This morning a collection of articles and quotes on a real crisis vs. an imagined or inflated one:
Doug Ross at The Journal points out a little noted story about a group that is directly challenging the IPCC conclusions from the famous computer-generated hockey stick graph. New data belies the effect of carbon in the computer modeled graph.
At American Thinker there are two articles of note, Earth First! (people later):
And frankly, to hear people who are so wealthy that they’re clinically obese from excess food and leisure time yammering on about what kind of light-bulbs they use, while other people are literally starving to death… It’s beyond bizarre. It speaks to a frightening level of self-deception that seemingly intelligent folks engage in en masse.
And No Starvation for Fuel!:
No Blood for Oil” is a spurious rallying cry on the left, but apparently it is acceptable for the poor in the third world to starve so that American Eco-activists can feel self-righteous about driving “flex-fuel” vehicles. According to the WORLD BANK:“almost all of the increase in global maize production from 2004 to 2007 (the period when grain prices rose sharply) went for biofuels production in the U.S.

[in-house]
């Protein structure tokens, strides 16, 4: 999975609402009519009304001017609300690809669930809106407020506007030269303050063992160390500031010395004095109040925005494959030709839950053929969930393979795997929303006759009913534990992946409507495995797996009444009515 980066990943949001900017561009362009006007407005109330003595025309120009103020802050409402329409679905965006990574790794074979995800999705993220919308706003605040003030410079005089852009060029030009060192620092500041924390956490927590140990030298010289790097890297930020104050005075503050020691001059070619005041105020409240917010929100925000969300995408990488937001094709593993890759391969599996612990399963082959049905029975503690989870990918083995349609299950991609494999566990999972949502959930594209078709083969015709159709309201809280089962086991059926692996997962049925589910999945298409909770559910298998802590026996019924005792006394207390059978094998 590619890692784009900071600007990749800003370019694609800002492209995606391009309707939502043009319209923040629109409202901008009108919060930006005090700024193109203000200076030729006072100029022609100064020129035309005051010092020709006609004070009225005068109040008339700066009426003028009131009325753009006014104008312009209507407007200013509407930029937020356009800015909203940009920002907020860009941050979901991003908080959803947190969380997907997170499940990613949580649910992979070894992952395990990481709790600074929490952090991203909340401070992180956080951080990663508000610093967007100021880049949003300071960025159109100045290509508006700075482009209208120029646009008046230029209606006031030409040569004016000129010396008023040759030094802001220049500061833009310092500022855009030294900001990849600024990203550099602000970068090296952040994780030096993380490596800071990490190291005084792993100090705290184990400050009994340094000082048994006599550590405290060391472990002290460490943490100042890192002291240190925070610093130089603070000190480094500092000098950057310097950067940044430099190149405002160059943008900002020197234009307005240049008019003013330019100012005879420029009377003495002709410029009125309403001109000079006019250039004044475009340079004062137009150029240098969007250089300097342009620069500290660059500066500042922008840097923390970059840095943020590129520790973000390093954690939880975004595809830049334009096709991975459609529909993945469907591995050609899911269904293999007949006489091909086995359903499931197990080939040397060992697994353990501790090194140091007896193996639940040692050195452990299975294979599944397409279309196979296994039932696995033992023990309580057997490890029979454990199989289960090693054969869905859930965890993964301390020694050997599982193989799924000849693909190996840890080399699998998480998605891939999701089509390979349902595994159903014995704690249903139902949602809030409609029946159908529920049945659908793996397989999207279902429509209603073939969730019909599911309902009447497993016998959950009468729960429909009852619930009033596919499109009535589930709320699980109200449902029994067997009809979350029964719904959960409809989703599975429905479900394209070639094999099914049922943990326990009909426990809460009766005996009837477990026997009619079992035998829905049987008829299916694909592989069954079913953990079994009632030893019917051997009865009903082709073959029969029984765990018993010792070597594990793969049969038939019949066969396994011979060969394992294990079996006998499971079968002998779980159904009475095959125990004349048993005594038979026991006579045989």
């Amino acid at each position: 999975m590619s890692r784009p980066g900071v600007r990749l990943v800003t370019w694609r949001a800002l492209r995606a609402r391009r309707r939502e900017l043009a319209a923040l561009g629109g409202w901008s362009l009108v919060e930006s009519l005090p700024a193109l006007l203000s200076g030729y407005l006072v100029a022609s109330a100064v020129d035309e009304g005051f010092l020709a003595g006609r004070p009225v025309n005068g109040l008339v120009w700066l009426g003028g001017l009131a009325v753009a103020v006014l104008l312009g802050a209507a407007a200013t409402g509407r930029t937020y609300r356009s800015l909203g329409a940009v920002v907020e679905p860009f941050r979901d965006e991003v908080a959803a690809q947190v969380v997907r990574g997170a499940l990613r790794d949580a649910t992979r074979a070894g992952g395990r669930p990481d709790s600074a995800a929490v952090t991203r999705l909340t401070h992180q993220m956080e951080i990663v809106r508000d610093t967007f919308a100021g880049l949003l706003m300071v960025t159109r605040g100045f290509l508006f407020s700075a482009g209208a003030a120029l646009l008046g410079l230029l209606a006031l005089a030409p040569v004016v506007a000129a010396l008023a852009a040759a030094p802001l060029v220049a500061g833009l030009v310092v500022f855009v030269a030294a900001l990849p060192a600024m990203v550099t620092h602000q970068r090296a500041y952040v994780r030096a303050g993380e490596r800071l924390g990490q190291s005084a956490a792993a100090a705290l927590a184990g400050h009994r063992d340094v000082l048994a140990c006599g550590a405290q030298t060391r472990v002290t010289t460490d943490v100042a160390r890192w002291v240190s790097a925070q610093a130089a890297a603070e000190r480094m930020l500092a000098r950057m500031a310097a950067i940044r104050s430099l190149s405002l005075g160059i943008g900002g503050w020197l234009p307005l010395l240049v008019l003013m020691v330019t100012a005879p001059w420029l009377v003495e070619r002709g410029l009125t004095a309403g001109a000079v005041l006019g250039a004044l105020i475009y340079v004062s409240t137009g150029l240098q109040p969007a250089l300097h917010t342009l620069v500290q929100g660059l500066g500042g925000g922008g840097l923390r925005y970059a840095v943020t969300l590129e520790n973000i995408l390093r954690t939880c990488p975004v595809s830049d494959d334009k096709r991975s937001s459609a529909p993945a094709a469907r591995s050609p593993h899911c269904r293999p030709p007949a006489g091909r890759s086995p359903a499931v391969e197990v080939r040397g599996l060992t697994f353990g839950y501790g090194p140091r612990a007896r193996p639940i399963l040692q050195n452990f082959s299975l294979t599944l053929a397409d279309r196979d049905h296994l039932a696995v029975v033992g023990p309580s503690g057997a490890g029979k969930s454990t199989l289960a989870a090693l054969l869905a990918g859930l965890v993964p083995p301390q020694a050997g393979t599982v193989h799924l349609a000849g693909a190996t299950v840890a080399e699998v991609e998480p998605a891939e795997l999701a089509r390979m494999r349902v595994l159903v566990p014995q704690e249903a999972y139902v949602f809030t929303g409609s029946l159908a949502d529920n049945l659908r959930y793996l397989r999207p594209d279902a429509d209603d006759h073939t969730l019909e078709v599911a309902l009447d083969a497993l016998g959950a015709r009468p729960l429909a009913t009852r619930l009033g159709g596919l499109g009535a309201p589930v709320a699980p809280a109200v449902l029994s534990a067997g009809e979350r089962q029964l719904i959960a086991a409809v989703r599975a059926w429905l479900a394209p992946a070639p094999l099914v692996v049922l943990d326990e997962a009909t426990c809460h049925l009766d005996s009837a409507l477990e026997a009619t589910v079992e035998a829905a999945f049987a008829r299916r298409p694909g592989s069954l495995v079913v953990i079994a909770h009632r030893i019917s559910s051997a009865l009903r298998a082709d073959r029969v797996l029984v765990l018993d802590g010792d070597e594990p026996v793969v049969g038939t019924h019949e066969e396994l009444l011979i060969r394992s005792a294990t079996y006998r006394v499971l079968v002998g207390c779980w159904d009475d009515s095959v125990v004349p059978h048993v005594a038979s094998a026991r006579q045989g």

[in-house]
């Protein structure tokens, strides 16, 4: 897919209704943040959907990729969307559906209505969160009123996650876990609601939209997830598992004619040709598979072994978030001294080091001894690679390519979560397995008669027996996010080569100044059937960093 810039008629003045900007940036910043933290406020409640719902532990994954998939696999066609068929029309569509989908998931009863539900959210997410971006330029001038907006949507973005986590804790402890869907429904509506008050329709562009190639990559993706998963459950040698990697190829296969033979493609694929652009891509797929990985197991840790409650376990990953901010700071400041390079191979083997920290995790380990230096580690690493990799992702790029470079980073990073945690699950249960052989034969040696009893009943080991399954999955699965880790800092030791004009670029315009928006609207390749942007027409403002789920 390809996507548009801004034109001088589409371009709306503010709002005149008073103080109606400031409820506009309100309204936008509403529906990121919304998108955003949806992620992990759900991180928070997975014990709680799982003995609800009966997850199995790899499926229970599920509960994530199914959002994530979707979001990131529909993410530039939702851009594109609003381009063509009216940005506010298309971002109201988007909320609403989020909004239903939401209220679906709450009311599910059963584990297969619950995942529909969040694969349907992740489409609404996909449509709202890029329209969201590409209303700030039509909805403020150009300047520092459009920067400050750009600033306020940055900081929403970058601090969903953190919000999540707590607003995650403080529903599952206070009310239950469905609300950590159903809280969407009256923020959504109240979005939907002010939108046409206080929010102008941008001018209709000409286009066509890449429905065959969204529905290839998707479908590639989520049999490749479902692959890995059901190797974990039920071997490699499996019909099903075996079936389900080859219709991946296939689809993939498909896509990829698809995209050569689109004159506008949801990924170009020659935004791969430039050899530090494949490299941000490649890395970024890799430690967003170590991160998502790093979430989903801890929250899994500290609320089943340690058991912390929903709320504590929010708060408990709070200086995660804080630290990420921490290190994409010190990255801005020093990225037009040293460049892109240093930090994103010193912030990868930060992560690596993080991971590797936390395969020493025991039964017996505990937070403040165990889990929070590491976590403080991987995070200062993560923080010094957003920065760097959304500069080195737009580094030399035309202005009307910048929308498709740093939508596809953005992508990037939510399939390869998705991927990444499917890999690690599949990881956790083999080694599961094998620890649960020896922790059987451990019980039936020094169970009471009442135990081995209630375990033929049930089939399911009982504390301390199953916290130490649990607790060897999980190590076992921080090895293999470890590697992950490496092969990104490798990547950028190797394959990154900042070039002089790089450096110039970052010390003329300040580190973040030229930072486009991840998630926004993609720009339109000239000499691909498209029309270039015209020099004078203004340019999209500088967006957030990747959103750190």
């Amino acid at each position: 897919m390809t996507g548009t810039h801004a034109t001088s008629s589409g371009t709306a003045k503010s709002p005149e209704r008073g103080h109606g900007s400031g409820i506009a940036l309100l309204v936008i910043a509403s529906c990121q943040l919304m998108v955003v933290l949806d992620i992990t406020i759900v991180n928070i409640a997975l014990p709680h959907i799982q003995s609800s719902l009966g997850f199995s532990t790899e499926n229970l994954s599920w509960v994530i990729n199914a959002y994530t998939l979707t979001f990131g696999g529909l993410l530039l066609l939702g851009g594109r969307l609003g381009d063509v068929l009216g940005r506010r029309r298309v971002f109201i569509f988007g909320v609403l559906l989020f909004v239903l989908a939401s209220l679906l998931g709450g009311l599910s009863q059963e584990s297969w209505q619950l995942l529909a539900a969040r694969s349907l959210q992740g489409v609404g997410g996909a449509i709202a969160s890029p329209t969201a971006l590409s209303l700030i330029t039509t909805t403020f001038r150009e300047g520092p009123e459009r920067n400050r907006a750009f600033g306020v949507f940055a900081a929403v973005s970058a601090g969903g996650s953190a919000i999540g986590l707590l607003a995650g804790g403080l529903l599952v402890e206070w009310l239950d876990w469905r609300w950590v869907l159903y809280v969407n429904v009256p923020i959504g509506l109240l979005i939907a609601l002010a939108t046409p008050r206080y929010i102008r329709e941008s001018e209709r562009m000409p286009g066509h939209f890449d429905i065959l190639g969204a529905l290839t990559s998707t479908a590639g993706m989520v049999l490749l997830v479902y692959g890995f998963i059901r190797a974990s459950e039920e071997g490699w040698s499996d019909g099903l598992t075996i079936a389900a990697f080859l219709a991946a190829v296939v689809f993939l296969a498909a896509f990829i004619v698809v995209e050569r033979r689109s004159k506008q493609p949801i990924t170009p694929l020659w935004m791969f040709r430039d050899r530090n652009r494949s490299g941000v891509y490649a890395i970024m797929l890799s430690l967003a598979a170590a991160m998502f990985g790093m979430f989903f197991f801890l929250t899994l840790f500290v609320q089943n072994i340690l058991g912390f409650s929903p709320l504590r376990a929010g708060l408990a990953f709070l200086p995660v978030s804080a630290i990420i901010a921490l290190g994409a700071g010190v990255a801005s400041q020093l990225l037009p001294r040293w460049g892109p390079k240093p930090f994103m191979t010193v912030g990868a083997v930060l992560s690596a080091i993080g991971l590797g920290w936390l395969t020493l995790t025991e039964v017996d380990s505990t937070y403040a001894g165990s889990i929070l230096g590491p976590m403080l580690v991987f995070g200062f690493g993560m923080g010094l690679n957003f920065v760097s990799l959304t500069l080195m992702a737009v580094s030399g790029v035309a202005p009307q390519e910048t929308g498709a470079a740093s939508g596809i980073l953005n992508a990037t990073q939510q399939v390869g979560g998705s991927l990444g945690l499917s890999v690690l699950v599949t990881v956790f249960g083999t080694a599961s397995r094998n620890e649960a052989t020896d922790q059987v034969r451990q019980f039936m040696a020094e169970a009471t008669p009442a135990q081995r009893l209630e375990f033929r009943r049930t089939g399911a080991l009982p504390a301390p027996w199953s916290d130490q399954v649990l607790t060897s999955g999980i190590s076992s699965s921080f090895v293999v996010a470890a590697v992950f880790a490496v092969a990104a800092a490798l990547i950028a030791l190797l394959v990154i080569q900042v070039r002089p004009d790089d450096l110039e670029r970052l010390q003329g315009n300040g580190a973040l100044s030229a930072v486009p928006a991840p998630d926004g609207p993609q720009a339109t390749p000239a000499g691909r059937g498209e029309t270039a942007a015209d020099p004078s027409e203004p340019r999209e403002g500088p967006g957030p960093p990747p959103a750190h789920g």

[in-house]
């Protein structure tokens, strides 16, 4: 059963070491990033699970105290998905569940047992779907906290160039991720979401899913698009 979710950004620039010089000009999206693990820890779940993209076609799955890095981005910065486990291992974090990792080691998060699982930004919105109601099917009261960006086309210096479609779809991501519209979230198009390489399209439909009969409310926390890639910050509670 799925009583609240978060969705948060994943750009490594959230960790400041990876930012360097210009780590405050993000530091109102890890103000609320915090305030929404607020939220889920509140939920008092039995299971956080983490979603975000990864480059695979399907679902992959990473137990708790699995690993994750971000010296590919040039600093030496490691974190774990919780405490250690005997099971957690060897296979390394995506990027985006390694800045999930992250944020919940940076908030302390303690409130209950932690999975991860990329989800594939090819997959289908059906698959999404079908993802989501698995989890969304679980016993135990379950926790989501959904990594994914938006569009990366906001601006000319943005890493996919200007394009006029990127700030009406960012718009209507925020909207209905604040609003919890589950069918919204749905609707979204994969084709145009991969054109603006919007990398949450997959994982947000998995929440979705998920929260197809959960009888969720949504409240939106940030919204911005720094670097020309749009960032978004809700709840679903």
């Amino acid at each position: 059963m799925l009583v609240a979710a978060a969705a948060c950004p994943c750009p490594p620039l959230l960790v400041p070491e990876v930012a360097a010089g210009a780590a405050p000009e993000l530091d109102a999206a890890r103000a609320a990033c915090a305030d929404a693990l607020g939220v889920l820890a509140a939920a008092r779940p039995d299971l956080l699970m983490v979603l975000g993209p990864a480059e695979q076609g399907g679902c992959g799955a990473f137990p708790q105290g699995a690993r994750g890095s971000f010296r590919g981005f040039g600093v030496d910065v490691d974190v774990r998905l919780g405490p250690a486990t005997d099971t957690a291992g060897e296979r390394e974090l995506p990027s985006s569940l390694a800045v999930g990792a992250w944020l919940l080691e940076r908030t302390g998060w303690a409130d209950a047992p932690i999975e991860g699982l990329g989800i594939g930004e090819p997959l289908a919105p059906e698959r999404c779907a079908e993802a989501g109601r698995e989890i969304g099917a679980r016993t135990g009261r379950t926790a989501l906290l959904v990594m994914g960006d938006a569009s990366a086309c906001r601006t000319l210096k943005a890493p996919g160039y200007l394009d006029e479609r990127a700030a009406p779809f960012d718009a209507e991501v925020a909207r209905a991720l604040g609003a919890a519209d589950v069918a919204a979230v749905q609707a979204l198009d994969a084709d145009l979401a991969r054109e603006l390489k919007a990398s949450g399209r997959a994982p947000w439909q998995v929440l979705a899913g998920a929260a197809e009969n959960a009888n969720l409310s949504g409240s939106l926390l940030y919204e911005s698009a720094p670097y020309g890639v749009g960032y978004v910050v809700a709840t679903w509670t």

A quote from the Bloomberg article linked in the American Thinker article above:
Energy independence is important, but biofuels have very limited potential in that regard. Elam states that it would take the entire world grain crop to make enough ethanol to replace just the U.S.’s annual consumption of gasoline. A solution to an excessive reliance on greenhouse-gas-emitting fossil fuels must be found, but biofuels aren’t it.
During the Bengal famine, Sen found that the government failed to fight the catastrophe effectively because it didn’t recognize that high prices were the true source of the problem. Cognizant of the lessons of history, then, the initial steps being taken seem prudent given the enormous risks.
For example, the U.S. has already committed an additional $200 million in food aid to help in the current crisis.
Still, we must also look ahead to policy changes that can have a longer-term positive impact. With that in mind, how can one possibly justify continued government subsidies for bio- fuels?
It’s wonderful that others are picking this up and publicizing it, however it’s horrible that it took food riots to gain the notice. I’ve been predicting this path a while, for both oil and food are too valuable to burn.
It takes clean abundant power to take care of the billion of people in this world and maintain clean ecosystems as well. That’s why energy and environment have been a part of this online journal since it’s creation. We as a nation have a noble challenge before us this century, and it’s not staving off Global Warming; instead it’s leading the world to a clean energy abundant future. Do not let the eco-luddites steal the lightning from our children.
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